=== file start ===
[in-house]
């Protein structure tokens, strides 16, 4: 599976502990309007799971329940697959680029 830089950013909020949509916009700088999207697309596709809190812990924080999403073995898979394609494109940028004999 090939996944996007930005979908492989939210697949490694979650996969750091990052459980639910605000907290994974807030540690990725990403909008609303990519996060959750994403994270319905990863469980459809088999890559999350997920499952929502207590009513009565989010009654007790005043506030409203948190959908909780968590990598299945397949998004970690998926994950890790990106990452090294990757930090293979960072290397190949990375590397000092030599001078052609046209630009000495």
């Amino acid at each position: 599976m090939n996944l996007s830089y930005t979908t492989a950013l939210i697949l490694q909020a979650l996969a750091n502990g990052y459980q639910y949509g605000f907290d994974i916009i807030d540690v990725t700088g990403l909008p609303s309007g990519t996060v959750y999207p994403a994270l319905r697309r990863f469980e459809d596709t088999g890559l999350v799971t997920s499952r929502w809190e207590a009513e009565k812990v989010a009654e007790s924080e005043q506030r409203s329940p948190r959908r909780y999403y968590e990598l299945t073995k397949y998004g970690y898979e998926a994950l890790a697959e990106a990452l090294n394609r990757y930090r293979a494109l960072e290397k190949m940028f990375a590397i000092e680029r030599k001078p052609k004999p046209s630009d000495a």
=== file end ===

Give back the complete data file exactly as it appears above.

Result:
[in-house]
């Protein structure tokens, strides 16, 4: 599976502990309007799971329940697959680029 830089950013909020949509916009700088999207697309596709809190812990924080999403073995898979394609494109940028004999 090939996944996007930005979908492989939210697949490694979650996969750091990052459980639910605000907290994974807030540690990725990403909008609303990519996060959750994403994270319905990863469980459809088999890559999350997920499952929502207590009513009565989010009654007790005043506030409203948190959908909780968590990598299945397949998004970690998926994950890790990106990452090294990757930090293979960072290397190949990375590397000092030599001078052609046209630009000495």
């Amino acid at each position: 599976m090939n996944l996007s830089y930005t979908t492989a950013l939210i697949l490694q909020a979650l996969a750091n502990g990052y459980q639910y949509g605000f907290d994974i916009i807030d540690v990725t700088g990403l909008p609303s309007g990519t996060v959750y999207p994403a994270l319905r697309r990863f469980e459809d596709t088999g890559l999350v799971t997920s499952r929502w809190e207590a009513e009565k812990v989010a009654e007790s924080e005043q506030r409203s329940p948190r959908r909780y999403y968590e990598l299945t073995k397949y998004g970690y898979e998926a994950l890790a697959e990106a990452l090294n394609r990757y930090r293979a494109l960072e290397k190949m940028f990375a590397i000092e680029r030599k001078p052609k004999p046209s630009d000495a």